Jean-Pierre Dick has just taken the lead in the Vendée Globe. He has been going down the middle in between the other two frontrunners. Alex Thomson is closer to shore, while Armel Le Cléac’h is further out to sea. The wind is weakening and boat speeds are falling. Many of the skippers are hoping to make the most of these conditions to narrow the gap.
There is a strategic battle going on off the coast of Portugal. Alex Thomson followed by Jean-Pierre Dick gybed twice to move eastwards, before turning back towards the SW. This means that this morning from east to west we can see a gap of around a hundred miles between Armel Le Cléac’h (Banque Populaire VIII) and Alex Thomson on Hugo Boss, with the British sailor just 90 miles away from the coast. Meanwhile, St.Michel-Virbac has been following a trajectory in the middle and, in so doing, Jean-Pierre Dick has just become the new leader in this eighth Vendée Globe. This position is far from secure, as the three frontrunners are within two and a half miles of each other at 0800hrs UTC in terms of distance to the finish. Behind them, their closest rival is still Vincent Riou (PRB, 4th some 23 miles back).
Jean-Pierre Dick and Alex Thomson had the idea of sliding down in a vein of wind off Lisbon in order to avoid the calms associated with the ridge of high pressure, which is gradually descending with the fleet. However this ridge stretching from the Azores to Cape Finisterre earlier today has engulfed the fleet earlier than expected and it would appear now that everyone is going to be affected by these lighter conditions. We need to remember though that between the forecasts and the reality out on the water, there are many uncertainties. As they are further from the centre of this ridge of high pressure, Jean-Pierre Dick and particularly Alex Thomson are still in with a small chance of getting that little bit ahead of the lighter winds and if they do manage that, could extend their lead over those further out to sea. However, that is now but a tiny hope.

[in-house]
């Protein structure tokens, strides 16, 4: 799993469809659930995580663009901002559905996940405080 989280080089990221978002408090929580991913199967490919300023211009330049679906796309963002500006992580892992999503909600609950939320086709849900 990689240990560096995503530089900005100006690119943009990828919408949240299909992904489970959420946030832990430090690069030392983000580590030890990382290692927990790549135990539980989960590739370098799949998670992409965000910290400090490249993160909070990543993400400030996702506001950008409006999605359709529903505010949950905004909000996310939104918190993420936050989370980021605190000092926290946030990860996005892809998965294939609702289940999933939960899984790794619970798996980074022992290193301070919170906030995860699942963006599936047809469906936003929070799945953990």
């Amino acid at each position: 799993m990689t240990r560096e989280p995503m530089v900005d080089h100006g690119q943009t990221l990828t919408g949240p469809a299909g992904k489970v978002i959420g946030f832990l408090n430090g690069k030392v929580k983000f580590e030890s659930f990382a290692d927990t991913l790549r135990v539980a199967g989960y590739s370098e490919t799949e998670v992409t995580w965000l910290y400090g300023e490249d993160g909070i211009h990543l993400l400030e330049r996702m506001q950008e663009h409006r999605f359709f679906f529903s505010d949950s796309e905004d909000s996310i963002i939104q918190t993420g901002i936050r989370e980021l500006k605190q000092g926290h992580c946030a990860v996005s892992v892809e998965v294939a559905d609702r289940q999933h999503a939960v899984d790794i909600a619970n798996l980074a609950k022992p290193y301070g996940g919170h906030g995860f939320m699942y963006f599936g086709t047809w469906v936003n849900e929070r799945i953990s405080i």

The others will be hoping this will not be the case. With winds easing off (10 to 15 knots at the moment on calmer seas) there is also the possibility of getting some rest after a tiring start to the race. Those that are further back will be hoping to narrow the gap as the ridge moves southwards. The advantage the foilers had yesterday is likely to disappear and these latest conditions should favour the boats with traditional daggerboards. We can therefore imagine that the fleet will come together. Those in the second half (from 16th place back) hope too to regain some lost ground, as Fabrice Amedeo (Newrest-Matmut) explained this morning after seeing his routing looked more positive than for the frontrunners. Fabrice said that he still had 15 knots of wind, while Yann Eliès (Quéguiner-Leucémie Espoir), 100 miles further south only had ten, although the latter was pleased to be up there close to the foilers, like Jérémie Beyou’s Maître CoQ and Sébastien Josse’s Edmond de Rothschild. It’s going to be an interesting day for everyone with speeds likely to be up and down throughout the fleet.
Bruno Ménard / M&M
Enda O Coineen (Kilcullen Voyager Team Ireland) – IRL: “Here I am, 2nd day at sea contemplating the world and reflecting at the wonderful send-off from Les Sables. It was magic. Suddenly I have been transformed from pre-race frenzy, including chatting with Prince Albert of Monaco about his late mum, (Princess Grace) and my own Princess daughter Aisling dancing a jig on my boat deck for Albert. Now it’s total isolation here in the dark and busy shipping lanes off Cape Finisterre. It was like somebody waved the same magic wand and my spell is to be here, huddled over a navigation table, like the cockpit of a spacecraft on a vessel I am destined to spend the next 100 days…. Its been a grand idea, a brilliant event and getting to the start line an achievement in itself, but now I don’t know. What in hell’s name have I done? Nor do I have any idea as to what lies ahead. What in the name of humanity have I let myself in for…..mind you, and though the first night at sea was cold and miserable, at least its starting to warm up as we move south. Let’s see.”
Kito de Pavant (Bastide – Otio): “We’ve got clear skies and there are fewer squalls, even if the wind is still very unstable. I’m settling into the race, finding my feet. I’m remaining cautious. Maybe too cautious with my sail choices. It’s going to get tactical as we approach a ridge of high pressure, which will slow us down. It’s not as cold as on the first night. I managed to get some sleep, which I needed.”